Public Sector Equality Duty Case Studies


Emergency Services

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Tyne & Wear Fire and Rescue Service: role models

When settings its equality objectives under the public sector equality duty, Tyne & Wear Fire and Rescue Service set an objective to increase the number of lesbian, gay and bisexual people applying for promotion in the Service by 2014. To achieve this, the Service actively promotes career development opportunities to its lesbian, gay and bisexual staff. Its Coaching and Leadership Programme was advertised on the Service’s LGBT e-network to encourage participation from lesbian, gay and bisexual employees.

This objective also prompted the Service to fund a place on Stonewall’s Authentic Role Model programme in September 2013. The course, designed for employees from all levels in an organisation, aims to promote increased visibility of lesbian, gay and bisexual role models in the workplace by exploring what it means to be yourself at work. Following a lot of interest from its LGB staff, the Service decided to fund two places on the course. Both a male Fire-Fighter and a female Watch Manager applied for and secured places on the programme.

The Service measures the impact of these actions by monitoring its internal recruitment processes and the number of LGB staff accessing training and promotion opportunities. This has shown an increase in LGB staff accessing these opportunities, particularly at middle management level, and an LGB candidate was successful in the Service’s most recent internal promotion process. The Service has also commissioned a piece of research to understand why employees from under-represented groups, including LGBT staff, might not seek promotion. This will help the Service address any barriers and help their lesbian, gay and bisexual staff achieve their full potential.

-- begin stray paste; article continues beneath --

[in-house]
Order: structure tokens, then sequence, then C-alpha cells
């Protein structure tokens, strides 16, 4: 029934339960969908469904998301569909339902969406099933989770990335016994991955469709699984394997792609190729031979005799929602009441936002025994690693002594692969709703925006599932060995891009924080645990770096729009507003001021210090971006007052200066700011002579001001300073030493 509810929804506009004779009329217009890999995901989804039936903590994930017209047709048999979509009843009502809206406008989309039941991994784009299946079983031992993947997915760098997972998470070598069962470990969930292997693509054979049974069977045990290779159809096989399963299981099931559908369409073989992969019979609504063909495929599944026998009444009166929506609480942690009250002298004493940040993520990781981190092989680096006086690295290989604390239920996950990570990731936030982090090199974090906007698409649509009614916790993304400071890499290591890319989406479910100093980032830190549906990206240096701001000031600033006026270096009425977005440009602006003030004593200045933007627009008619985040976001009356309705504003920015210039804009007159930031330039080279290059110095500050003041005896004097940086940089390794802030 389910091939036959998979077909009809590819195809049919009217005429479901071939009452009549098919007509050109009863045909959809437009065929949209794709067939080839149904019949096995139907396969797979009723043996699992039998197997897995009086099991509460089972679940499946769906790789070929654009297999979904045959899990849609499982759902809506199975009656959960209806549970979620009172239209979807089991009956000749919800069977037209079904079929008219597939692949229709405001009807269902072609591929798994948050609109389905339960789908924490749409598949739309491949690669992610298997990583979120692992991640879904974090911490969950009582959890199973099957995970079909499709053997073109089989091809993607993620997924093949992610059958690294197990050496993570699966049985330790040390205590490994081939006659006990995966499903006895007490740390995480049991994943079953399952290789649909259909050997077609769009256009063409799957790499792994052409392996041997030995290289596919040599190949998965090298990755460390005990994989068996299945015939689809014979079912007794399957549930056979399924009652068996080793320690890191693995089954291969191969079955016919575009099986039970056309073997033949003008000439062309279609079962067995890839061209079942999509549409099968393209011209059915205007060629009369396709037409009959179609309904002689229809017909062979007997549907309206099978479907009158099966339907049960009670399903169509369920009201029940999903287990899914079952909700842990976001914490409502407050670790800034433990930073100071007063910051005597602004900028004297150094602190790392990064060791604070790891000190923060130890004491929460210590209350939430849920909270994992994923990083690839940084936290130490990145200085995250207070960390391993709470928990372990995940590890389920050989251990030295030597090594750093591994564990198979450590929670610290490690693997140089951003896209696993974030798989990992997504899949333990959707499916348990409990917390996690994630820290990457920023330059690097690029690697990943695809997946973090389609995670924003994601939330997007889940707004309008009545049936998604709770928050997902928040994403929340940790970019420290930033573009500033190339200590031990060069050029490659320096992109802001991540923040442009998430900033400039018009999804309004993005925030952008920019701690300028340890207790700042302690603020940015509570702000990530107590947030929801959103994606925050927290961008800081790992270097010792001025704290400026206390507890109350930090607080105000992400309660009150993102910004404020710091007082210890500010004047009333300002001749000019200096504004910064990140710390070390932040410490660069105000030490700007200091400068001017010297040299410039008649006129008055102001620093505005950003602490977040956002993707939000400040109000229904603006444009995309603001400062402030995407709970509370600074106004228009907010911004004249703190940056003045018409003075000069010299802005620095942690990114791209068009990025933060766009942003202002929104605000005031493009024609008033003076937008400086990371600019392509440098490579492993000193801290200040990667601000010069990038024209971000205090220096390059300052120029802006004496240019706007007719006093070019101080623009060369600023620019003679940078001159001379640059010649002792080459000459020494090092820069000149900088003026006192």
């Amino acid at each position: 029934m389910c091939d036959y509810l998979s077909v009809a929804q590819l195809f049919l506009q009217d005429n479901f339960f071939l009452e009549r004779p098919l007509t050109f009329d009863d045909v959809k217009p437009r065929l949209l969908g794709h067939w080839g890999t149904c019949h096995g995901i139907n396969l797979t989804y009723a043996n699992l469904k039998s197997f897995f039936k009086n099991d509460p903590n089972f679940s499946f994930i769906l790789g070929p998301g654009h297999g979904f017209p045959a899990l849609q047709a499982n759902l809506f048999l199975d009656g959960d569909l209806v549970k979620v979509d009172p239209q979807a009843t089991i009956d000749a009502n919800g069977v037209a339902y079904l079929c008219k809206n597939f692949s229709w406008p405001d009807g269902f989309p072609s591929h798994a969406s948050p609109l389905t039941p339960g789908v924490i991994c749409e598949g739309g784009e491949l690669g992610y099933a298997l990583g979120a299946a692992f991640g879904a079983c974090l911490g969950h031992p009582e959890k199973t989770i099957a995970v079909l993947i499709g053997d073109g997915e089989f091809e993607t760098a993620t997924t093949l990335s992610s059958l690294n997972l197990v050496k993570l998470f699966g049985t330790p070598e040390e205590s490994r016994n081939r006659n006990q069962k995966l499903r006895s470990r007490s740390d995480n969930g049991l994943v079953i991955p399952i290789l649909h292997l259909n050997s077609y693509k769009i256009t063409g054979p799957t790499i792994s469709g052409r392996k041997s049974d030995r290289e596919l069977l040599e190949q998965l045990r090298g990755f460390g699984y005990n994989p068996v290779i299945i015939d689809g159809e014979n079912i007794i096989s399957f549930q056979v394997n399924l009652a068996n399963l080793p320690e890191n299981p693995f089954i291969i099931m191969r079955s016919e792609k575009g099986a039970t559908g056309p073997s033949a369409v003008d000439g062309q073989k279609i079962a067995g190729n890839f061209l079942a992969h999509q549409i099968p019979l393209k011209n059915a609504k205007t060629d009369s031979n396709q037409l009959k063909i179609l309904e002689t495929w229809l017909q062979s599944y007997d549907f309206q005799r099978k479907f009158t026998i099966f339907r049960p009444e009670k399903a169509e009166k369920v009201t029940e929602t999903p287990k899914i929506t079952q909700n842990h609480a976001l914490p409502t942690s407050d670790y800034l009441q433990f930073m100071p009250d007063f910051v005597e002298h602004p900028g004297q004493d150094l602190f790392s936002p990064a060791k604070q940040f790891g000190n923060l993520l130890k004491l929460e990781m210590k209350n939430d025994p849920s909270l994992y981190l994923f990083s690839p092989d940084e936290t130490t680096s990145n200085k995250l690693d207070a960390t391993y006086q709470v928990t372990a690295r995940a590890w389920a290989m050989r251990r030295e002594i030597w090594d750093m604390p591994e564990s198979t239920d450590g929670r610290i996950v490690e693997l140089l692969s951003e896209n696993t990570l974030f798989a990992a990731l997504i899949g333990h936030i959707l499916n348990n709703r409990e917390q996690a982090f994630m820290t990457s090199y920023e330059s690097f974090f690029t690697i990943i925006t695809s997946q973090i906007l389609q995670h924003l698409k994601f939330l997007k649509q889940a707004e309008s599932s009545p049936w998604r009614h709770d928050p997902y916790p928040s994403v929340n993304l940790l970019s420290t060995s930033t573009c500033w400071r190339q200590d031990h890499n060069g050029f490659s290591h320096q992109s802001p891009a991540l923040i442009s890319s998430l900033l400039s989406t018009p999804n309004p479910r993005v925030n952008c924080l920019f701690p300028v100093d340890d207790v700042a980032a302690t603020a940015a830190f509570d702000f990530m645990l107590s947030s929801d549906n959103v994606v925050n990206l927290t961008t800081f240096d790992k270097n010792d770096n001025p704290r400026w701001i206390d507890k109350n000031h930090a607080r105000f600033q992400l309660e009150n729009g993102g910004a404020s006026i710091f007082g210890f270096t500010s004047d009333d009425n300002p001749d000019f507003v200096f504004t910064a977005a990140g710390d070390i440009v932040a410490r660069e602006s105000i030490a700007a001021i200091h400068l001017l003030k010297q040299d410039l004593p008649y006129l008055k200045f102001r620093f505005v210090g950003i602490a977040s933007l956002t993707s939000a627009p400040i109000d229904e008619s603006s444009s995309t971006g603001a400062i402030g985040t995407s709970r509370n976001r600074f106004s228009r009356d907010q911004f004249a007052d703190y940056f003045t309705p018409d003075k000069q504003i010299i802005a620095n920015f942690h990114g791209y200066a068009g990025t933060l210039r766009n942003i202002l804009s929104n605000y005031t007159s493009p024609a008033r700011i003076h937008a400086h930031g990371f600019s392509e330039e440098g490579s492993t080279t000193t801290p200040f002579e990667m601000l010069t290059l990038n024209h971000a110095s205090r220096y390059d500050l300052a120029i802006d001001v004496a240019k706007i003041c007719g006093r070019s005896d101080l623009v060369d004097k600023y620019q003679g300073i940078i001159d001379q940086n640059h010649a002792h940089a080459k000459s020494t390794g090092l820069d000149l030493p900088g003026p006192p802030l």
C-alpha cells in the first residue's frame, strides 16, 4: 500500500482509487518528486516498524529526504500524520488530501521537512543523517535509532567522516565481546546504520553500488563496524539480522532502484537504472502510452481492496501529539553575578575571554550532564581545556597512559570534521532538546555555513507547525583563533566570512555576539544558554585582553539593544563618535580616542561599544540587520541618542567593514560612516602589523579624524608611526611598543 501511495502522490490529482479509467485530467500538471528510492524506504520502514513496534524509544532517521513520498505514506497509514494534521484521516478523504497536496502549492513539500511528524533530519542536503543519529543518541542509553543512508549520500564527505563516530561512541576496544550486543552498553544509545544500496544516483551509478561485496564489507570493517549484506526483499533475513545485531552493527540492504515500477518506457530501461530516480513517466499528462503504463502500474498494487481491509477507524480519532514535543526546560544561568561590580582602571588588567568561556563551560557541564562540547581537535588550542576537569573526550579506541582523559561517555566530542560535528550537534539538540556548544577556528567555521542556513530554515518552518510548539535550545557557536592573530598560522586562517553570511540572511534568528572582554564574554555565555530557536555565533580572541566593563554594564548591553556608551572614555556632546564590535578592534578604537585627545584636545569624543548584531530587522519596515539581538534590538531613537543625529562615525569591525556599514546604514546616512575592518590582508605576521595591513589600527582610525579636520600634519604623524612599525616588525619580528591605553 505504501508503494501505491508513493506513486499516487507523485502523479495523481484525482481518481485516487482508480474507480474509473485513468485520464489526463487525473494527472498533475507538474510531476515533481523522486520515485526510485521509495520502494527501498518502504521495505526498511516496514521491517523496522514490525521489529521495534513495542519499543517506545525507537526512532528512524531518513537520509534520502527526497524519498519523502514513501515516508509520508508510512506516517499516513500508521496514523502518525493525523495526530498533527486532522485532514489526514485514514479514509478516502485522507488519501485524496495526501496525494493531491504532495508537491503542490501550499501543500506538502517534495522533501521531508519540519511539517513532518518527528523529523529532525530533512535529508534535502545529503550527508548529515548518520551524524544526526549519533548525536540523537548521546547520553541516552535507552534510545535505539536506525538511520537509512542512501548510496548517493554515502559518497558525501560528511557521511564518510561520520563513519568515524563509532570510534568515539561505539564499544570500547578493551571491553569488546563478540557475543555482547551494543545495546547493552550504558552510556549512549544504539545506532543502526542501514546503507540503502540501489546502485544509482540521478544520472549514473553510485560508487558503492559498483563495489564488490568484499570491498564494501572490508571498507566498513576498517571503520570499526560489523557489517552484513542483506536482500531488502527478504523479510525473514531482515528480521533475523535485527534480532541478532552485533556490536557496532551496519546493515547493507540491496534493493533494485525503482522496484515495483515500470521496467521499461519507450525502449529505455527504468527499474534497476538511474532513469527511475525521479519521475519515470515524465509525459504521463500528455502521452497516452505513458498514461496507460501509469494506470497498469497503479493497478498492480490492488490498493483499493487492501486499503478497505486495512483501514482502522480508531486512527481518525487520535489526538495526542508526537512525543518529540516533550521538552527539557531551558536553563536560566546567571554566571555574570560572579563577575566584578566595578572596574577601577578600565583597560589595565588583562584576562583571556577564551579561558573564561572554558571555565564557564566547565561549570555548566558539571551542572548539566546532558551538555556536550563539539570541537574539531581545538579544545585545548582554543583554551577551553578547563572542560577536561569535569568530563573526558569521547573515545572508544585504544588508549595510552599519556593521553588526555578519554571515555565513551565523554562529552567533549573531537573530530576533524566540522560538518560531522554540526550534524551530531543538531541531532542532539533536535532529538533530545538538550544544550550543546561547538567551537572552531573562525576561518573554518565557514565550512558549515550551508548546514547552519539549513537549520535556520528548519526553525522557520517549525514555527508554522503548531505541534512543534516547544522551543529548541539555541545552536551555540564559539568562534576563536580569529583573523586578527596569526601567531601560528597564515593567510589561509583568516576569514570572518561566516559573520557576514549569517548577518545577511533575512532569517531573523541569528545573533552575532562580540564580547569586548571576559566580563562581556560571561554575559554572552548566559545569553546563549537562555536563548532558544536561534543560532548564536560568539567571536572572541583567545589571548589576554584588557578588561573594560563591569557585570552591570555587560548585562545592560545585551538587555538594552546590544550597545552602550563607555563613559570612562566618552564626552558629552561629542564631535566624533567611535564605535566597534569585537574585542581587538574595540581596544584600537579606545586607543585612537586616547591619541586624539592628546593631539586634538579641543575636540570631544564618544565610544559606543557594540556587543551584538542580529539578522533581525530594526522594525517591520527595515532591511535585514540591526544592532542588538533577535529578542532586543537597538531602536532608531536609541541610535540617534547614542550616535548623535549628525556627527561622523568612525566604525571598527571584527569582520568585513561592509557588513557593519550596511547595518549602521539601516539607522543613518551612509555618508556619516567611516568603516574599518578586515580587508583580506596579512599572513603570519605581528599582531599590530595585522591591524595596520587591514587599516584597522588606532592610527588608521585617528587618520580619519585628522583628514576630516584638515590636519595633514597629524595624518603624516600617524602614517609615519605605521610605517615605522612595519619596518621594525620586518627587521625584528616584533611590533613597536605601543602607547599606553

Tyne & Wear Fire and Rescue Service: procurement

To meet its obligations under the public sector equality duty, Tyne & Wear Fire and Rescue Service set an equality objective to improve equality and diversity in its procurement process.

Following engagement with its suppliers, the Service decided to support its supplier base with training in diversity and equality to drive up standards in the supply chain and help meet this objective. The Service held a series of Supplier Briefing events, in which the Service outlined its commitment to equality for all protected groups under the Equality Act – including lesbian, gay and bisexual people – and educated suppliers on their responsibilities, directing them to further support if needed.

Following these briefings the Service hosted an Equality in Procurement event bringing together key stakeholders to raise awareness of equality and diversity issues and discuss potential solutions. Feedback from the event was excellent, with one delegate stating that the event had opened their eyes to what to do in terms of equality and diversity and how this can help compete for work in the public sector.

This series of events has led to the Service developing an Equality and Diversity Supplier guide.